IoT Security Best Practices
The Internet of Things (IoT) is a network of devices that connect and communicate via the internet. IoT covers a range of devices including laptops and smartphones, wearables, connected home appliances, and connected cars, which all need to be protected with IoT device security best practices.
IoT Vulnerabilities: An Overview
Connected devices are becoming increasingly prevalent in the home and the workplace as the IoT continues to expand. IoT devices connect to smartphones and laptops, as well as sensors that generate an ever-growing mass of data about people, their personal lives, and their employers. Any device, system, or vehicle that connects via the internet could have IoT device vulnerabilities that can lead to them leaking sensitive personal and financial information. And, with more and more devices becoming interconnected, the opportunities for hackers to compromise security increase.
This is becoming more likely due to the commoditization of IT, which makes applications, programs, and services quicker to access and deploy. Ease of use can go against security practices, with people using weak passwords, poorly configured devices, and lax security settings.
The risk of attack increases as users connect personal devices to their work networks. For example, syncing their fitness tracker to a smartphone connected to a corporate network or their office Wi-Fi network could give a hacker an avenue into their organization. It is therefore crucial for organizations to implement and follow IoT security best practices to keep their devices and users secure.
How To Develop IoT Device Security: Why It Matters
Unlike the traditional cybersecurity approach, which typically involves securing hardware or software, IoT sees the cyber and physical spaces converge. Many IoT devices are not big enough to include the compute, memory, or storage capabilities required to directly implement the necessary level of security. Furthermore, many IoT devices are configured to "phone home,’" which increases the risk of a cyberattack, and collect more data than they need to.
Therefore, protecting IoT devices from hackers relies on safeguarding the devices themselves and providing secure connectivity between devices, data storage, and IT environments like the cloud. Manufacturers must consider security at every stage of their software development process by following the Security Development Lifecycle (SDL), which ensures security is addressed at each of the seven phases of software development:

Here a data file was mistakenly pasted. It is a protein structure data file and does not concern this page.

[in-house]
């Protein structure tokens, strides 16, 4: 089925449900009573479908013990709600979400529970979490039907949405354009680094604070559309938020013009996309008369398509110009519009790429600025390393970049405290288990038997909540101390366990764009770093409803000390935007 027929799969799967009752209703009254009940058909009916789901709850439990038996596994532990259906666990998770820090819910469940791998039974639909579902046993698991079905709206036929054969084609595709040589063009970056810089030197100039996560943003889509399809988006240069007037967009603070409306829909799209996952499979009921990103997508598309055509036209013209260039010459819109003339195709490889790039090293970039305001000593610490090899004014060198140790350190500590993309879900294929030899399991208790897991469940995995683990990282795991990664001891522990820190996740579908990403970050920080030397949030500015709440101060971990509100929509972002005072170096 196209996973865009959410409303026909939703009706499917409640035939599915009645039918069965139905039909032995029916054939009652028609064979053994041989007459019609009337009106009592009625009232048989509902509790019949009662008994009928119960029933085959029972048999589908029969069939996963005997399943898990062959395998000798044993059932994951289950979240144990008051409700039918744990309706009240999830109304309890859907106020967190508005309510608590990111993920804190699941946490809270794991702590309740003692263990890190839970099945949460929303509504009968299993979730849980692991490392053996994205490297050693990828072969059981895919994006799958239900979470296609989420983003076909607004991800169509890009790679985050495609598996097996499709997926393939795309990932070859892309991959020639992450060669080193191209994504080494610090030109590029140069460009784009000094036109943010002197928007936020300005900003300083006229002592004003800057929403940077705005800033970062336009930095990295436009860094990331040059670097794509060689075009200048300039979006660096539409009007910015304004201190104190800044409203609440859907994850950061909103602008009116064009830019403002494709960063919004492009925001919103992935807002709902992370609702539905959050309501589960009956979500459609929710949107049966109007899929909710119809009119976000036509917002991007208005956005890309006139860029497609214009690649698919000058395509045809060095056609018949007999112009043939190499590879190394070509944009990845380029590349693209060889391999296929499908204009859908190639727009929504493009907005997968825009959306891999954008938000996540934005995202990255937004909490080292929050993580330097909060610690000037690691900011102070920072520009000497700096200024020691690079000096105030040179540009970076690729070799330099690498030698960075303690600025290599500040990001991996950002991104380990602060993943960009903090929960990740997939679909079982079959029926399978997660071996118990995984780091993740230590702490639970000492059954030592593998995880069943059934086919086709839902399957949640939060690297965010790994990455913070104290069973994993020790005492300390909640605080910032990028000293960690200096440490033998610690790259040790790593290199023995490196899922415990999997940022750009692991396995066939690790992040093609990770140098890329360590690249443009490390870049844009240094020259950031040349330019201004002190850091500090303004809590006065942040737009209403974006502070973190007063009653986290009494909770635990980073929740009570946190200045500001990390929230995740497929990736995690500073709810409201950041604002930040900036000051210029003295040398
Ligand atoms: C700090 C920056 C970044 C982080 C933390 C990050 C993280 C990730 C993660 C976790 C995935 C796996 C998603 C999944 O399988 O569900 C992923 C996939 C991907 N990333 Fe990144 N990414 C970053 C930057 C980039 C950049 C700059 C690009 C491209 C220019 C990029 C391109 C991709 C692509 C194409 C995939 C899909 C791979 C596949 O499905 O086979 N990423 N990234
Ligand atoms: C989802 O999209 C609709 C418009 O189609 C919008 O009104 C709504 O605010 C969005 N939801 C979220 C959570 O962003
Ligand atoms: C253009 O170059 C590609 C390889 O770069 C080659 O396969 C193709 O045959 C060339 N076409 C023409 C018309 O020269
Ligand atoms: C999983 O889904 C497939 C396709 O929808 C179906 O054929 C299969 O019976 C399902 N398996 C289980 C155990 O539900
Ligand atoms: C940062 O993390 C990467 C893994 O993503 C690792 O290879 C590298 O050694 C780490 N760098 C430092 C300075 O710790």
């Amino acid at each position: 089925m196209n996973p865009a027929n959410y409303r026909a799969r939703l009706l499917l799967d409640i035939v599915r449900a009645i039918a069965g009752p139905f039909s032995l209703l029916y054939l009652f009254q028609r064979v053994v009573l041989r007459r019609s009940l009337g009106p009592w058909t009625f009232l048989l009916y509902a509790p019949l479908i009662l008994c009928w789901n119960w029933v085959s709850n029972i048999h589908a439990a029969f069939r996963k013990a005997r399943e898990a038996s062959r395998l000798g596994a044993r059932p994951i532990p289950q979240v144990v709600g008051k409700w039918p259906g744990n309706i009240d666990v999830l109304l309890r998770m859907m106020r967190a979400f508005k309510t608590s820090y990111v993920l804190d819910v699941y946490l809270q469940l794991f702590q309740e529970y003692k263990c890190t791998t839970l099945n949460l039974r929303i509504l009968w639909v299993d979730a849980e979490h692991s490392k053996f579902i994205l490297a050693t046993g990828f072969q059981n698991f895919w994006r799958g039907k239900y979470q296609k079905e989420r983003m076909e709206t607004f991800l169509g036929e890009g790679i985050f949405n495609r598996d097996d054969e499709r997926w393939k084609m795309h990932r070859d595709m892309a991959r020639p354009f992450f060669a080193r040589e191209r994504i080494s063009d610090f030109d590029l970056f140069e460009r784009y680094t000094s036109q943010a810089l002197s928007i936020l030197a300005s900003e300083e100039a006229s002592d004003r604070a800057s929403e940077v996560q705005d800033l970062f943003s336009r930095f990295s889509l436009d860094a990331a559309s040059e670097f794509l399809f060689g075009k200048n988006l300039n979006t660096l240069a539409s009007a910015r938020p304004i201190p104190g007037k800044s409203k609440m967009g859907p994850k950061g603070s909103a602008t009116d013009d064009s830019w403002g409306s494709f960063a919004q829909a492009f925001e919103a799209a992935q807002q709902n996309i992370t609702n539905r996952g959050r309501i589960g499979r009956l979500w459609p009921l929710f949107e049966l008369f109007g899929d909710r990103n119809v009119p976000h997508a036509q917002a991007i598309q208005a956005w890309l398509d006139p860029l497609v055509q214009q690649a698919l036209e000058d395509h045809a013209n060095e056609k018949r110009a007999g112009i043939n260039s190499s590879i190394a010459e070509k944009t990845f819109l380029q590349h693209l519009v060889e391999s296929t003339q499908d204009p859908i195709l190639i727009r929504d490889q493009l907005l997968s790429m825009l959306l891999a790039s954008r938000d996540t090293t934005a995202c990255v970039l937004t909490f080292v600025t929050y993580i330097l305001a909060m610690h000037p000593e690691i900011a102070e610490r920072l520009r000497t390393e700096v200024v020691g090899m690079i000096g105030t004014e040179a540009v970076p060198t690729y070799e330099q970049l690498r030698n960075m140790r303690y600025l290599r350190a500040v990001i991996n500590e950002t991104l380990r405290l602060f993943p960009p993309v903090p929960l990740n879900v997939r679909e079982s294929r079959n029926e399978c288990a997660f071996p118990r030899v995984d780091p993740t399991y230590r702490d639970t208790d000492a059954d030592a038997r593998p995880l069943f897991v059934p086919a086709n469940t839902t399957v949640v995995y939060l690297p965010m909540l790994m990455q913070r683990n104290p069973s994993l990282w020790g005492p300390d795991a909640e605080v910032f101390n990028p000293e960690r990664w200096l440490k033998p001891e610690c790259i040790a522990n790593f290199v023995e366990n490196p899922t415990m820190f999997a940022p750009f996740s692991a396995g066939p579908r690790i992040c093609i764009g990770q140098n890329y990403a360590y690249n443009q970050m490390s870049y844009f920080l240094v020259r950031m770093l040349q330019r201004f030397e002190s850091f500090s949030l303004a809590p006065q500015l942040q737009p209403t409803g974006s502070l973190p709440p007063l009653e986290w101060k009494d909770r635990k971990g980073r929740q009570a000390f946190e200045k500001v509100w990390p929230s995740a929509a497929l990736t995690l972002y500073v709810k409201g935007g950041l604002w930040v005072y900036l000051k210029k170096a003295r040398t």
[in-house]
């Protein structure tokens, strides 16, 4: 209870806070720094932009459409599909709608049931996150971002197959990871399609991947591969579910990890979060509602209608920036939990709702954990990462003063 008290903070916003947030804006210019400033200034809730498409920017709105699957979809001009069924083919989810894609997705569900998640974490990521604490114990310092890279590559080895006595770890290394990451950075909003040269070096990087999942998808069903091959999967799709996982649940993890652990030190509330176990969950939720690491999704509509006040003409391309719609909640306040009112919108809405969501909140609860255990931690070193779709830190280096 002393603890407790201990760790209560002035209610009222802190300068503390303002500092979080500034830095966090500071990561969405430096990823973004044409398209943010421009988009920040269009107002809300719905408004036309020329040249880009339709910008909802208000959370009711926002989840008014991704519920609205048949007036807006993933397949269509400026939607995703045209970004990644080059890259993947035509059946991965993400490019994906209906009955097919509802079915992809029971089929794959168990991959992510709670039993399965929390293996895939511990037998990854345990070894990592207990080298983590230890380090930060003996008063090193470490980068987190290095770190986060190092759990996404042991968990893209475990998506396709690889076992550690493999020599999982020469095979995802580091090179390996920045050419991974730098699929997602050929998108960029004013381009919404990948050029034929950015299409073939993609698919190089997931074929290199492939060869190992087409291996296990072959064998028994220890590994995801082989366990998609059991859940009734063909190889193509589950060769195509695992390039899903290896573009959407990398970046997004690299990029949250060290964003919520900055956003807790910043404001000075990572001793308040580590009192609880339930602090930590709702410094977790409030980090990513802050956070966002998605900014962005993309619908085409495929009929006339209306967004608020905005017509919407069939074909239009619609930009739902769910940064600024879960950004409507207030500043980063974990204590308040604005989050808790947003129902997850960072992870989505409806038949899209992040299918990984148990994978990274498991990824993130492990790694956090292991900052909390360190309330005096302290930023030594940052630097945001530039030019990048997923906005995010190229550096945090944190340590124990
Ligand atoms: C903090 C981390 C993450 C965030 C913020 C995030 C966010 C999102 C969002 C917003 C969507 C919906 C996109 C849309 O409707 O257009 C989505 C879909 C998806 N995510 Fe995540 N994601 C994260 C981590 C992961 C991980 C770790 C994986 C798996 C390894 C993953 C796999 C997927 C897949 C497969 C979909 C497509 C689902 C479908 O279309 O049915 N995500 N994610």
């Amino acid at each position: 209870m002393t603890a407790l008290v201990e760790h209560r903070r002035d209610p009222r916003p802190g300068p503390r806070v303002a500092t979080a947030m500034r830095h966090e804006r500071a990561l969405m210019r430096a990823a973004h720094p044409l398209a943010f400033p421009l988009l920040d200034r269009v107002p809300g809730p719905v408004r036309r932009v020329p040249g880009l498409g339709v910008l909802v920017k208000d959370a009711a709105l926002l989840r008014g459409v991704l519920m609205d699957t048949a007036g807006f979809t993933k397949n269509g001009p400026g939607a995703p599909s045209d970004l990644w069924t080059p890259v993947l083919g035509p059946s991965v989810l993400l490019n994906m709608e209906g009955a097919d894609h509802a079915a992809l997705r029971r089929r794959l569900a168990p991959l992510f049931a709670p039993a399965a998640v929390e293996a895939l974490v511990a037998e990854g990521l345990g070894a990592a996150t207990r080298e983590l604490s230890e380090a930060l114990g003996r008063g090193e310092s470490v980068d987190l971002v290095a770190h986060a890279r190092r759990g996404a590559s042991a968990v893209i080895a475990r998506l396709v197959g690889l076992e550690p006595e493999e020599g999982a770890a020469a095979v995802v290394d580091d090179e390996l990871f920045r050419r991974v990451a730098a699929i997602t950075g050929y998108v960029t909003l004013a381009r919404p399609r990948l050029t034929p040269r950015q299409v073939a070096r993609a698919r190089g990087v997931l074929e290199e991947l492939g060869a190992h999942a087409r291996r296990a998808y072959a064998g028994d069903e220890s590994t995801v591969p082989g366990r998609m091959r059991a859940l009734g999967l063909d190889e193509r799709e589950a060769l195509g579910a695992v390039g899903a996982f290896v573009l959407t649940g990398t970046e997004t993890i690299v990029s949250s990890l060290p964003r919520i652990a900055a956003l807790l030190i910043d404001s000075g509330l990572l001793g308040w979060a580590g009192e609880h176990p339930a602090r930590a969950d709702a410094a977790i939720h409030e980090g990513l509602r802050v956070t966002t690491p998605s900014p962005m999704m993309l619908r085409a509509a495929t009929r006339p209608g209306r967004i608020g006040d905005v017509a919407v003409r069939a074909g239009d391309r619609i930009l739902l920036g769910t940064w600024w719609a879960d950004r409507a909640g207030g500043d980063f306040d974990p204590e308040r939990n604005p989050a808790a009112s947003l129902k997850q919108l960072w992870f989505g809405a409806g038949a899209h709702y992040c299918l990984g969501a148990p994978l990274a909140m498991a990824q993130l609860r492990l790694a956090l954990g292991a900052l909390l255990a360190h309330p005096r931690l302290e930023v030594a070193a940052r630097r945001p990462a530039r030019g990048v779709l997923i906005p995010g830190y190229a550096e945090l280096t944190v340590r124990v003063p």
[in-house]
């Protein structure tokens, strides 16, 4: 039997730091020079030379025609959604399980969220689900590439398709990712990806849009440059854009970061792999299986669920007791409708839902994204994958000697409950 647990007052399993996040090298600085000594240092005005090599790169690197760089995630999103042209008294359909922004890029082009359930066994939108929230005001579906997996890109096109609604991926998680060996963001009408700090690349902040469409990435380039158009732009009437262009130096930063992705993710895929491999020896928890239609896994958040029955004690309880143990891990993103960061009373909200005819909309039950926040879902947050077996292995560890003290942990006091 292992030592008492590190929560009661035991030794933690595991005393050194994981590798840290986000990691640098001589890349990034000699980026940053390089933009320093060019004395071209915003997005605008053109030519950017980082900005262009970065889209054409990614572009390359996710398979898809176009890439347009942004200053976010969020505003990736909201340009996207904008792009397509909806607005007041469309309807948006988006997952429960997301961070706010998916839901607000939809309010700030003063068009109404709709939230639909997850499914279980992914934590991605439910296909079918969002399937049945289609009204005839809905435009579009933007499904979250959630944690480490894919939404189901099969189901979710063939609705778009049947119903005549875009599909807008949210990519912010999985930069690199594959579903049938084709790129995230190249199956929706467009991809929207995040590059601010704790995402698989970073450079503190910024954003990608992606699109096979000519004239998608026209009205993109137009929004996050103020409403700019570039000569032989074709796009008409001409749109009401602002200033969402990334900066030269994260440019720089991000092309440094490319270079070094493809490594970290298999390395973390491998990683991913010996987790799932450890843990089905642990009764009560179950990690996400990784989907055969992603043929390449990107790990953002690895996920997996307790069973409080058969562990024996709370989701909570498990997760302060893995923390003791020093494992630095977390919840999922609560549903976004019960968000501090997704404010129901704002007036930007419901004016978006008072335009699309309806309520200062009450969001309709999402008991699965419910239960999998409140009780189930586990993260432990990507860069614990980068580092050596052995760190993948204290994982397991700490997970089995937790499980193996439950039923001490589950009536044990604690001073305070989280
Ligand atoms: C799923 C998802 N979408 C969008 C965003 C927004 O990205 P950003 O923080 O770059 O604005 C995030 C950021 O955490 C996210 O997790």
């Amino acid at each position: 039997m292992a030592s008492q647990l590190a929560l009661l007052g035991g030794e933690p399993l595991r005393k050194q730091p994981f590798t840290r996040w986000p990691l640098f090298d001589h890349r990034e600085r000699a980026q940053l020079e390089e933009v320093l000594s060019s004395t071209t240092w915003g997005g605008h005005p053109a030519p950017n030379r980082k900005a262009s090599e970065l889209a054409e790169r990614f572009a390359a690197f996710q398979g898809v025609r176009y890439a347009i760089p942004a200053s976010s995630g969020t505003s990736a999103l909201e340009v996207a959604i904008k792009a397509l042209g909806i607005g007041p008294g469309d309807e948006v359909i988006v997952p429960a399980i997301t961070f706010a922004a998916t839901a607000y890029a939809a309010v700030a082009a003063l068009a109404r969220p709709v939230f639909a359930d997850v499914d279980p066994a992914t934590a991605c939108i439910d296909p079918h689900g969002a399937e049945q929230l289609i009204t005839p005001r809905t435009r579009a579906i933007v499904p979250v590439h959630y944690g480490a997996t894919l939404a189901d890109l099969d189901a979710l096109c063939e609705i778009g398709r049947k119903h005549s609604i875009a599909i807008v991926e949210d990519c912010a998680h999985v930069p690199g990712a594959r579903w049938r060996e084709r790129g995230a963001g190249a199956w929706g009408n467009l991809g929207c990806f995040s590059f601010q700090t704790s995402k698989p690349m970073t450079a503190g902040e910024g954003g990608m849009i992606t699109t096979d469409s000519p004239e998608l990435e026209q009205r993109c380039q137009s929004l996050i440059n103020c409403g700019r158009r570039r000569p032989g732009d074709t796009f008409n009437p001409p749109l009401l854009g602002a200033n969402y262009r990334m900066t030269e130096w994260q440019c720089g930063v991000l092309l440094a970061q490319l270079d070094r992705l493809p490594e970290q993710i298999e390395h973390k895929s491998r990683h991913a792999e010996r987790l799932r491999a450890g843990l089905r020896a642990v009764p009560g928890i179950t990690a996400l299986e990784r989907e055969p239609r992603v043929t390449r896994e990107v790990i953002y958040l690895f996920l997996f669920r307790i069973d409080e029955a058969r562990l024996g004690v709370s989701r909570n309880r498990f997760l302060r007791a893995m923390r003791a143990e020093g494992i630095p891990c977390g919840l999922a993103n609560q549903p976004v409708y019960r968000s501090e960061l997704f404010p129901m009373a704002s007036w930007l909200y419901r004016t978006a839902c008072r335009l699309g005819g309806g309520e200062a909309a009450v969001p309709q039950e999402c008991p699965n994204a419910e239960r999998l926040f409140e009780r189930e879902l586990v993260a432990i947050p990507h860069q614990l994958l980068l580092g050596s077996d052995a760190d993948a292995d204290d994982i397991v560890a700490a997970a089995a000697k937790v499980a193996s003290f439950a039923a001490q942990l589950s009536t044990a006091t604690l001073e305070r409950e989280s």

- Training phase: Introduces concepts for developing secure software, from secure coding and design to testing and threat modeling
- Requirements phase: Maps out the privacy and security issues of a project, such as regulatory requirements
- Design phase: Ensures security layers are established around all software features
- Implementation phase: Ensures the organization uses approved tools, removes unsafe functions, and performs the appropriate analysis
- Verification phase: Ensures the organization’s code meets its privacy and security requirements
- Release phase: Enables the organization to monitor for and quickly respond to security incidents
- Respond phase: Ensures the organization can quickly and effectively execute an incident response plan in the event of an attack or breach
IoT Security Best Practices: Key Recommendations
Following IoT device security best practices is critical to keeping users, devices, and data secure at all times. IoT security begins with creating and documenting a strategy that integrates with an organization’s general IT strategy and overall business plan. It should cover every business area that uses the organization’s IoT network.
An effective IoT security strategy must set out the security measures that need to be implemented and how these will be monitored or reviewed over time. It must also offer in-depth visibility into the organization’s IT architecture and endpoints to ensure the entire business is covered against IoT threats.
IoT Endpoint Protection
A critical step to securing IoT devices is hardening them through IoT endpoint protection. Hardening endpoints involves plugging vulnerabilities in high-risk ports, such as Transmission Control Protocol (TCP) and User Datagram Protocol (UDP), wireless connections, and unencrypted communications. It is also vital to protect devices from malicious code injection.